How often do you say the word, “Amen” in a church service? Not as a response to a prayer or statement from another person, but as a filler word? It’s probably more often than you think. I do it more than what I would like to admit. The frequency has declined, but it still happens from time to time. Why does it matter?
It matters because the word, “Amen” is a Bible word rich in spiritual meaning. To use it loosely empties it of its potential power, and compromises its God-given purpose.
I would like to create some momentum amongst those of us who lead worship in eradicating the word “Amen” from any context in which it lacks meaning. How will we do this? Let me take you through five points inspired by the book, “participating in worship” by Craig Douglas Ericsson.¹
“Amen” comes from the Hebrew verb ‘mn. When we say “Amen” we are saying a Hebrew word that has been used for millennia. It means: surely, truth, most certainly, so be it, to be faithful, reliable, steadfast, established, firm.
2. Origin of usage
The word, “Amen” was used in synagogues and the Temple. Since then it has become common in both Christian and Muslim circles. It has been adopted as a transliteration by many languages.
3. Biblical usage
The Hebrew version of the word is found in 25 verses of the Old Testament. The Greek version of “Amen” is found in 104 verses of the New Testament, translated in a variety of ways (Amen, truly, very). It is most common in the Gospels, with Matthew (31), and John (50) containing by far the most.
In the New Testament “Amen” is used as an indicator that something important is about to be said. Jesus said “Amen, Amen” (translated as “Verily, verily,” or “truly, truly”) before some of his most important pronouncements.
4. Historical usage
Most commonly, “Amen” is used after someone has prayed, and the congregation signals its agreement with what has been said. Augustine wrote, “to say ‘Amen’ is to subscribe.”
- Agreement: a congregation might say “Amen” spontaneously in agreement with a speaker. In saying “Amen” we, as the body of Christ, are giving collective spiritual agreement to the truth of what has been said. There is much power in this corporate assent. Jerome recorded that the Amen of his congregation was “like thunder shaking the empty temples of the idols”!
- Unity: “Amen can express unanimity of belief. This is the predominant sense at the conclusion of the creeds.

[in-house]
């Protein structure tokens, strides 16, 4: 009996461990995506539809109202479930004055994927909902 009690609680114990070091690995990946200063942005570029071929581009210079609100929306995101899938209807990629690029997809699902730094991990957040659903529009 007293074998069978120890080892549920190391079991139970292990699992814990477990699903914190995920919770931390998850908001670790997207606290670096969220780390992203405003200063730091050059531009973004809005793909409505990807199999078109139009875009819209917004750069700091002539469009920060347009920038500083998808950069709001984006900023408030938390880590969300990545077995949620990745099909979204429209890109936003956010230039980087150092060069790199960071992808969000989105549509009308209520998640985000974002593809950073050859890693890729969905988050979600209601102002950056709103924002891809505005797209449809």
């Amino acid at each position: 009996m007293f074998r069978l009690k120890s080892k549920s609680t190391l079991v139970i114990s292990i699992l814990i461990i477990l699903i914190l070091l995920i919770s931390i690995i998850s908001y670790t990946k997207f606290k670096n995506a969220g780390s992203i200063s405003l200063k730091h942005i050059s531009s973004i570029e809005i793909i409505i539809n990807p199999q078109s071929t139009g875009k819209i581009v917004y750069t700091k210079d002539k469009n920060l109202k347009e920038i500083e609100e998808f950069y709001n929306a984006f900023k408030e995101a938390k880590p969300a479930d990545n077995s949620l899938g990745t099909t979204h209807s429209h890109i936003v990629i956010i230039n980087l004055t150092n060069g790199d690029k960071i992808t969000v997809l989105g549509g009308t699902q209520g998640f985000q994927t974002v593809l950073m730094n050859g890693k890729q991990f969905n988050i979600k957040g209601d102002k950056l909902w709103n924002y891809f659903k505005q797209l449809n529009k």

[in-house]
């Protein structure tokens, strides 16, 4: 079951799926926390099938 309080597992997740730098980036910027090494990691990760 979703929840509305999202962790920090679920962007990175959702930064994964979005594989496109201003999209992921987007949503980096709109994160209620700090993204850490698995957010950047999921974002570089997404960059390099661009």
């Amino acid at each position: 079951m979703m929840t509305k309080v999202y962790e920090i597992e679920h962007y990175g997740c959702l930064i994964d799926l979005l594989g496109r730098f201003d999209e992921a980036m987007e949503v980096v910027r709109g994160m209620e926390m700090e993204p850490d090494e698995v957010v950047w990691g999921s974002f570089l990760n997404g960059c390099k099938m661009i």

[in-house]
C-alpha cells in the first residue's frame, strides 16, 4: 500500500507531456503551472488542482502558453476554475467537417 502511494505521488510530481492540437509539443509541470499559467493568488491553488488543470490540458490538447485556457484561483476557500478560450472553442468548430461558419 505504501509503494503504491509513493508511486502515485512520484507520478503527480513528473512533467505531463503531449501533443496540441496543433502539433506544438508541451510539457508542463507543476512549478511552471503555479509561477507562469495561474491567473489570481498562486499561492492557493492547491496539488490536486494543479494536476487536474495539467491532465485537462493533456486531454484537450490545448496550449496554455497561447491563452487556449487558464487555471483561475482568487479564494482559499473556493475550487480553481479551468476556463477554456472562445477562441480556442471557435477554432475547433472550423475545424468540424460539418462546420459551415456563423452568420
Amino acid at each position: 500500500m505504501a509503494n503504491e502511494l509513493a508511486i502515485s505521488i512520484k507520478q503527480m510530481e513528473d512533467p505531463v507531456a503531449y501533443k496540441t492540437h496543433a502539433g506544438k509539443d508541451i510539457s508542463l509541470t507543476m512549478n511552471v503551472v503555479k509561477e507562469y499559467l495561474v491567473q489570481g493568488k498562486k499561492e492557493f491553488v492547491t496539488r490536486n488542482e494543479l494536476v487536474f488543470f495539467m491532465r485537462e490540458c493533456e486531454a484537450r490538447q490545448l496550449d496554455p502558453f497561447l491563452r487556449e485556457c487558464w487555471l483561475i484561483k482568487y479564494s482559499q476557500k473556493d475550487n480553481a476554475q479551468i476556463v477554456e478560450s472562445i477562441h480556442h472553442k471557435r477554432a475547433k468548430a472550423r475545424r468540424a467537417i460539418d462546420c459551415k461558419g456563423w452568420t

- Sealing: “Amen” is appropriate when someone is baptised or married. For example, “I am now able to baptise you in the name of the Father, and of the Son, and of the Holy Spirit for the forgiveness of sins and the gift of the Holy Spirit and you will be added to Christ’s church. AMEN”
5. Modern usage
In the congregations I serve, “Amen” is most commonly used in corporate settings in the following ways:
- As a corporate response to someone leading a prayer
- As a spontaneous personal response to something said in the church service, most often the sermon.
- As a corporate response to a Bible reading. As in, “… and the church said – AMEN.”
- As a seal on baptism (as above in point 4).
- As a way for a speaker to get a response to his or her point. As in, “If you want to be confident of your salvation, you must make every effort. Amen?”
- As a filler between songs, at the end of speaking slots. Too often the word is used to mask insecurity in the speaker or worship leader or fill a moment of silence.
Using the word, “Amen” in our times of corporate worship is thoroughly biblical and helpful. However, we might want to rethink the habits, traditions and customs we have adopted. Let us consider whether the way we use the word, “Amen” is serving a useful spiritual purpose.
- Stop using the word, “Amen” as a filler in corporate worship. Instead, allow silence. Or say something more meaningful about what has just been said or sung, and what is about to be said or sung. The key to improving is to be better prepared and consider in advance what to say, for example, at the end of a song.
- Continue using the word, “Amen” in all other corporate worship circumstances.
What are your thoughts on this topic? Do you think it’s worth trying to eradicate the use of the word, “Amen” as a filler? Am I being too fussy? What have you done to reduce the use of filler words?
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Thank you so much for reading, listening and watching. I hope that the next time you gather with your friends to worship God, you will have a cracking time of corporate worship.
We can all say, “AMEN” to that!
God bless, Malcolm
¹ “Participating in Worship: history, theory, and practice”, Craig Douglas Erickson, Westminster/John Knox press, 1989, pp61-64